Financial ROI Model – Blood Centers
This model is structured around the following components:
- Blood Center profile
- Benefits (Financial impact over time)
- Costs (Financial impact over time)
In order to create a tool flexible enough to permit the analysis of diverse type of blood center operations and sizes, the team developed a Microsoft Excel-based tool to calculate the various cost and benefit elements and allow for “what if” quantitative analysis. The structure of the model starts with the definition of general parameters for describing the key attributes of Blood Center:
(1) Operating volumes describing the product flow in units and the headcount involved.
(2) Facility Configuration parameters allow for scaling the operations based on the number of facilities or areas involved in the blood transfusion supply chain network. Each one of these site types is associated with a pre-defined configuration of RFID equipment, allowing a more accurate estimate of the investment in technology needed by the entity under analysis.
(3) Financial Parameters convert activity units (hours or blood products) into monetary values. The value of a blood product is estimated using a weighted average of the blood product mix used by the individual institution. Labor cost is always estimated including the full payroll benefits on top of basic salaries.
In addition, the internal rate of return, a benchmark annual rate commonly used by financial analyst in health care to evaluate capital investments, is used by the model to translate monetary values occurring at different periods of time into a common equivalent present value. The model uses a scheme of five years horizon by allocating cost and benefits in each year during the ramping up of the technology and adoption of the new processes within a particular organization. In general, it is expected that new technologies will pay off within this period of time.
|Number of donations collected at fixed collection sites per year||150,000|
|Number of donations collected in mobile units per year||75,000|
|Total number of donations collected per year||225,000|
|Number of bags labeled per year||400,000|
|Number of bags shipped to customers per year||
|Number of bags returned per year||2,500|
|Number of bags sent to disposal per year||20,000|
|Average number of bags in stock||7,000|
Site Configuration- Blood Centers(225,000 collections/year example)
|Number of fixed collection sites enabled||8|
|Number of mobile collection enabled||12|
|Number of manufacturing centers enabled||1|
|Number of distribution centers enabled||1|
Financial / Wage Parameters
|Average Value of one bag of product||$ 223|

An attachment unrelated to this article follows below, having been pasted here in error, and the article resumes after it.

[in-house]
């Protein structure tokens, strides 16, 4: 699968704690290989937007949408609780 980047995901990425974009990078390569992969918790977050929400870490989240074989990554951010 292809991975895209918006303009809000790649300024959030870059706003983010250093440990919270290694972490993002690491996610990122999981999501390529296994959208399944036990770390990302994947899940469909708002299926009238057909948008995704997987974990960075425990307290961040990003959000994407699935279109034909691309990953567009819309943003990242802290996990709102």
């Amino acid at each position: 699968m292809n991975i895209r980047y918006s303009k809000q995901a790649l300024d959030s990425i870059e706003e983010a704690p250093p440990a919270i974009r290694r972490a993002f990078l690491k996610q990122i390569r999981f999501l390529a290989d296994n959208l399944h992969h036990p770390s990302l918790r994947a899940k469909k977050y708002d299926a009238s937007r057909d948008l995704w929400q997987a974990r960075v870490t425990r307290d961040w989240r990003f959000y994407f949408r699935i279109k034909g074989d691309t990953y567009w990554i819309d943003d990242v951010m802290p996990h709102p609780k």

|Technical hourly wage (fully loaded)||$ 18|
|Supervisor hourly wage (fully loaded)||$ 25|
|Annual internal rate of return(IRR) used for decision- making||7%|
To determine how RFID could potentially benefit blood centers, a team of process owners from the participating blood centers was assembled. Over the course of 14 months the team analyzed current Transfusion Medicine processes in the upper end of the supply chain and redesigned these processes to take advantage of capabilities made possible by RFID technology.
These redesigned processes were termed “RFID-enabled” processes. The team concluded that these RFID-enabled processes would, if fully implemented, result in tangible financial gain in two categories: reduced labor costs and reduced discarded product. The model incorporates a step-by-step estimate of the current vs the improved effort requirements for each major process as well of the current product loss levels vs the potential product loss avoidance.
The model assumes that the blood center implementing RFID lacks the necessary infrastructure to support the RFID-enabled processes and therefore must purchase and install the required hardware and software.
- The costs are divided into two categories:
- One-time start-up costs. Recurring operating costs associated with RFID-enablement.
One time costs include the cost of RFID readers, required IT infrastructure, software purchase and integration, system implementation and training, and a temporary decline in productivity.
Recurring operating costs include the cost of purchasing and applying RFID tags to product bags, annual software licensing fees, and system support and maintenance. All recurring costs, with the exception of RFID tags, are assumed to be constant over the five year period.
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